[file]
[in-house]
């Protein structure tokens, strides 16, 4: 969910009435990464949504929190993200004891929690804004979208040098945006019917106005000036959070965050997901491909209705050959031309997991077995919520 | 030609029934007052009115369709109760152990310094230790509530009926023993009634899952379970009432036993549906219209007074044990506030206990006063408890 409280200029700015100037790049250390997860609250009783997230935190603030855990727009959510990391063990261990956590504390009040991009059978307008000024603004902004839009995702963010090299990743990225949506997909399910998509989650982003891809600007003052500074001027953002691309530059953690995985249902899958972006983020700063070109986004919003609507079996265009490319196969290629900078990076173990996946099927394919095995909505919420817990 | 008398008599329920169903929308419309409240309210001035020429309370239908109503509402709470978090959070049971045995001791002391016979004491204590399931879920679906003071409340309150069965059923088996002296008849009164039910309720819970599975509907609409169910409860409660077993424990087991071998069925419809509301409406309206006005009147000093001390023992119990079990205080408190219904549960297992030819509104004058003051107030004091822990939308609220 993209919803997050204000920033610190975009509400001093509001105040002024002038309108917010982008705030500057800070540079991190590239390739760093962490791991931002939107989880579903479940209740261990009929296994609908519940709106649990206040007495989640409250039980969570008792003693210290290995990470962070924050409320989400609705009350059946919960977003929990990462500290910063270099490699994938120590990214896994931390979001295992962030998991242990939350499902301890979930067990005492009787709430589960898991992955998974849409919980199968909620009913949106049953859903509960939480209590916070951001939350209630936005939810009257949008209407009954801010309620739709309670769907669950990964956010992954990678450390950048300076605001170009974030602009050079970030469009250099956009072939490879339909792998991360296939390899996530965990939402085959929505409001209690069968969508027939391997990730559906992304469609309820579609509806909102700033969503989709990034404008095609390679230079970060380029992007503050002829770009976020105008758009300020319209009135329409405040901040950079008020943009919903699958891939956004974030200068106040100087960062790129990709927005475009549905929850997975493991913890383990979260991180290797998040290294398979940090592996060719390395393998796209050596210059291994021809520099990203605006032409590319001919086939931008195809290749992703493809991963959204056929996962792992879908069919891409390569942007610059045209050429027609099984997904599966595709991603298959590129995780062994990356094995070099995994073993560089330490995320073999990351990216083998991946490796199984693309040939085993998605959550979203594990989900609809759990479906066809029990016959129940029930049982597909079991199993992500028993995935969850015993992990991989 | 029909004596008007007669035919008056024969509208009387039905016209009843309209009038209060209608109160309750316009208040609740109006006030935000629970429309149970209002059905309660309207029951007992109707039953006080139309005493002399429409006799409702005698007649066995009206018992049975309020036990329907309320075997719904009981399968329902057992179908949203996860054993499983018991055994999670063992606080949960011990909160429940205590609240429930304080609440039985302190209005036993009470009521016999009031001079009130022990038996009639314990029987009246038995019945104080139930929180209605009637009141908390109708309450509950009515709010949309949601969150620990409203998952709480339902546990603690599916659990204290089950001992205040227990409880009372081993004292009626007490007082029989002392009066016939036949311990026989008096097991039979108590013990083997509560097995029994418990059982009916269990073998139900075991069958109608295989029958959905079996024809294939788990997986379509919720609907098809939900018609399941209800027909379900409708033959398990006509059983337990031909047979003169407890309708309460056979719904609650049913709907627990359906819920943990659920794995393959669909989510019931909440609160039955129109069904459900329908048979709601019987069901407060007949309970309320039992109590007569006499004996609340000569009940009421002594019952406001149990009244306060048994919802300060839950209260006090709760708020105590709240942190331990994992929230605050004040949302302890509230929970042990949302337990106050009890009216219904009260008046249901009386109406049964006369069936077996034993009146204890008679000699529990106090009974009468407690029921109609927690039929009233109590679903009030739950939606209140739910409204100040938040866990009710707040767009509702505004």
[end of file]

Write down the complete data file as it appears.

[in-house]
């Protein structure tokens, strides 16, 4: 969910009435990464949504929190993200004891929690804004979208040098945006019917106005000036959070965050997901491909209705050959031309997991077995919520 | 030609029934007052009115369709109760152990310094230790509530009926023993009634899952379970009432036993549906219209007074044990506030206990006063408890 409280200029700015100037790049250390997860609250009783997230935190603030855990727009959510990391063990261990956590504390009040991009059978307008000024603004902004839009995702963010090299990743990225949506997909399910998509989650982003891809600007003052500074001027953002691309530059953690995985249902899958972006983020700063070109986004919003609507079996265009490319196969290629900078990076173990996946099927394919095995909505919420817990 | 008398008599329920169903929308419309409240309210001035020429309370239908109503509402709470978090959070049971045995001791002391016979004491204590399931879920679906003071409340309150069965059923088996002296008849009164039910309720819970599975509907609409169910409860409660077993424990087991071998069925419809509301409406309206006005009147000093001390023992119990079990205080408190219904549960297992030819509104004058003051107030004091822990939308609220 993209919803997050204000920033610190975009509400001093509001105040002024002038309108917010982008705030500057800070540079991190590239390739760093962490791991931002939107989880579903479940209740261990009929296994609908519940709106649990206040007495989640409250039980969570008792003693210290290995990470962070924050409320989400609705009350059946919960977003929990990462500290910063270099490699994938120590990214896994931390979001295992962030998991242990939350499902301890979930067990005492009787709430589960898991992955998974849409919980199968909620009913949106049953859903509960939480209590916070951001939350209630936005939810009257949008209407009954801010309620739709309670769907669950990964956010992954990678450390950048300076605001170009974030602009050079970030469009250099956009072939490879339909792998991360296939390899996530965990939402085959929505409001209690069968969508027939391997990730559906992304469609309820579609509806909102700033969503989709990034404008095609390679230079970060380029992007503050002829770009976020105008758009300020319209009135329409405040901040950079008020943009919903699958891939956004974030200068106040100087960062790129990709927005475009549905929850997975493991913890383990979260991180290797998040290294398979940090592996060719390395393998796209050596210059291994021809520099990203605006032409590319001919086939931008195809290749992703493809991963959204056929996962792992879908069919891409390569942007610059045209050429027609099984997904599966595709991603298959590129995780062994990356094995070099995994073993560089330490995320073999990351990216083998991946490796199984693309040939085993998605959550979203594990989900609809759990479906066809029990016959129940029930049982597909079991199993992500028993995935969850015993992990991989 | 029909004596008007007669035919008056024969509208009387039905016209009843309209009038209060209608109160309750316009208040609740109006006030935000629970429309149970209002059905309660309207029951007992109707039953006080139309005493002399429409006799409702005698007649066995009206018992049975309020036990329907309320075997719904009981399968329902057992179908949203996860054993499983018991055994999670063992606080949960011990909160429940205590609240429930304080609440039985302190209005036993009470009521016999009031001079009130022990038996009639314990029987009246038995019945104080139930929180209605009637009141908390109708309450509950009515709010949309949601969150620990409203998952709480339902546990603690599916659990204290089950001992205040227990409880009372081993004292009626007490007082029989002392009066016939036949311990026989008096097991039979108590013990083997509560097995029994418990059982009916269990073998139900075991069958109608295989029958959905079996024809294939788990997986379509919720609907098809939900018609399941209800027909379900409708033959398990006509059983337990031909047979003169407890309708309460056979719904609650049913709907627990359906819920943990659920794995393959669909989510019931909440609160039955129109069904459900329908048979709601019987069901407060007949309970309320039992109590007569006499004996609340000569009940009421002594019952406001149990009244306060048994919802300060839950209260006090709760708020105590709240942190331990994992929230605050004040949302302890509230929970042990949302337990106050009890009216219904009260008046249901009386109406049964006369069936077996034993009146204890008679000699529990106090009974009468407690029921109609927690039929009233109590679903009030739950939606209140739910409204100040938040866990009710707040767009509702505004």